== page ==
On the education front, the establishment of the Ghana Education Trust, powered by cocoa money ensured the establishment of a number of well-resourced secondary, technical and commercial schools as well as teacher training colleges.

Two new universities – the Kwame Nkrumah University of Science and Technology specializing in providing two level manpower in science and technology and the University of Cape Coast, churning our graduate teachers to man the various Second Cycle Institutions were established and with the University of Ghana, founded by the colonial masters, made Ghana the education hub of Africa.

Unfortunately, the rapid expansion meant that incomes could not match expenditure. The decline in the external price of cocoa and fold also had a devastating effect on the economy and by the time Nkrumah was overthrown on February 6, 1966, the nation’s external reserves which stood at over 200 million pounds at the time of independence had whittled down to one million pounds, according to statistical data available.

Very appalling human rights record did not help either.  When in 1964, the nation became a one-party state; there was no room for dissent. Dr. Joseph Boakye Danquah died in Nsawam Medium Security Prisons in 1965 and following several clandestine activities to either assassinate the President or overthrow his regime, a number of political opponents were placed behind bars.

In his book, The Ghana Coup – 24th February 1966, the then Colonel Akwasi Amankwa Afrifa one the three architects of the overthrow of the Nkrumah regime wrote on page 31: “A coup de’etat is the last resort in the range of means whereby an unpopular government many be overthrown. But in our case, where there were no constitutional means of offering a political opposite to the one-party government, the armed forces were automatically made to become the official opposition of the government”.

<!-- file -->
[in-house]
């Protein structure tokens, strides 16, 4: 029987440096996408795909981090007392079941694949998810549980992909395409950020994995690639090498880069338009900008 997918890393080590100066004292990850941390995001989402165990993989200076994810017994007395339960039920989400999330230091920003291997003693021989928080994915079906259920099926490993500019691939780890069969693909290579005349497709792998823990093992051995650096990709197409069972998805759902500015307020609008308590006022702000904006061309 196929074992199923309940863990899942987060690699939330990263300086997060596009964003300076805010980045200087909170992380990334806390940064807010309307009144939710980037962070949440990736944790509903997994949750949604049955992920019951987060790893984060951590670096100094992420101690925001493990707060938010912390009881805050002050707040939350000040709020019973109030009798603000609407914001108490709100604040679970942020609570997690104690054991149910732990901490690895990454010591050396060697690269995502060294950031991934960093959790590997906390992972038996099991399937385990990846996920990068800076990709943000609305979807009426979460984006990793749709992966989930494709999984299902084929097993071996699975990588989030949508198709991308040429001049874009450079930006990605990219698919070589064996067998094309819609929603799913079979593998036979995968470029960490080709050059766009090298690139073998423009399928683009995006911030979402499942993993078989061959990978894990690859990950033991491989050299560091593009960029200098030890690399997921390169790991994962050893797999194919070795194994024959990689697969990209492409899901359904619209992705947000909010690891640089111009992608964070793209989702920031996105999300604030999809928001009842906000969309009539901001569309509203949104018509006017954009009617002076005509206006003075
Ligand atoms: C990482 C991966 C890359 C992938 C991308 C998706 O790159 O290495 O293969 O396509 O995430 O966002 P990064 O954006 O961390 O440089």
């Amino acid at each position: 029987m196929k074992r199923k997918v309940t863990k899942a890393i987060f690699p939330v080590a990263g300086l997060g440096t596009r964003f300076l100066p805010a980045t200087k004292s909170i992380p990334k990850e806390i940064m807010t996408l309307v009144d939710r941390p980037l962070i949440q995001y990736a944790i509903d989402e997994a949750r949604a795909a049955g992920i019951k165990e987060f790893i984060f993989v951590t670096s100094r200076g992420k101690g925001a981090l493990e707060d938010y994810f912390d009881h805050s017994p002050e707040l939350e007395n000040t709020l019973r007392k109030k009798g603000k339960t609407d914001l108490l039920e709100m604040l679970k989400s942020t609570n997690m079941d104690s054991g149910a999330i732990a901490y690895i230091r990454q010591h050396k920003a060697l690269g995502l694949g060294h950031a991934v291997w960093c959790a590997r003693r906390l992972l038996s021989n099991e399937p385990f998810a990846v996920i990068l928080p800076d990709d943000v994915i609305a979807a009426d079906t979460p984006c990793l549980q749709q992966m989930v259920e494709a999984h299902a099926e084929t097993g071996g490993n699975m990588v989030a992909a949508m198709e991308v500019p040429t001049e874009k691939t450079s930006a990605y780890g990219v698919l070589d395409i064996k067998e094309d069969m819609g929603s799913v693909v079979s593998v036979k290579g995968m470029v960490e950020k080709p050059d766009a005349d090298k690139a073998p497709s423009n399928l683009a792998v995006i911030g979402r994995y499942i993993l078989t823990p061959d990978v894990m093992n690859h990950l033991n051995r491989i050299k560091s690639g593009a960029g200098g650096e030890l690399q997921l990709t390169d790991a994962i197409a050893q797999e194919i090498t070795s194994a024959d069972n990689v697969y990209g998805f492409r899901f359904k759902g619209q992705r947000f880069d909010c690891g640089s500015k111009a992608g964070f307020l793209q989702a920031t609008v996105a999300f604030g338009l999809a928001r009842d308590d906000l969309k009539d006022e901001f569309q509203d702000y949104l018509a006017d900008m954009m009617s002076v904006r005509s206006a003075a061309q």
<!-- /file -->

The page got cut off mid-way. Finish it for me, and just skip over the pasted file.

The National Liberation Council formed by the coup plotters was headed by Lt. Gen. J.A. Ankrah, who had been removed from the armed forces a year earlier.

The soldiers in power changed the direction of state policy and sold off all assets considered unprofitable. The NLC also reversed the policy of full-employment sending many Ghanaians on the scrapheap of unemployment.

As the military officers promoted themselves by leap and bounds there was growing perception that the soldiers were in power to enrich themselves. Nana Kwame Ampadu’s hit-record Obi Te Yie Obi So Nte Yie Koraa, was said to reflect the reality of the day. By the time Dr. Kofi Abrefa Busi’s Progress Party took power on October 1, 1969, the soldiers were very unpopular.

The PP won 105 out of the 140 seats in Parliament while the National Alliance of Liberals headed by Komla Agbeli Gbedemah, Finance Minister in the Nkrumah regime won 29 seats.

The Progress Party appointed former Chief Justice Edward Akuffo Addo, a member of the Big Six, a ceremonial President in a government run alongside the Westminster model.

The Progress Party regime was credited with opening up the rural areas for development, promoting rule of law and generally tolerating dissent. But when Cameron Doudu, then Editor of the State-owned Daily Graphic was sacked for opposing the dialogue policy with South Africa, the government’s popularity was undermined. In October 1969, the Government promulgated the Alliance Compliance Order and the Ghanaianisation of the economy described as an attempt to protect the Ghanaian entrepreneur from foreign denomination.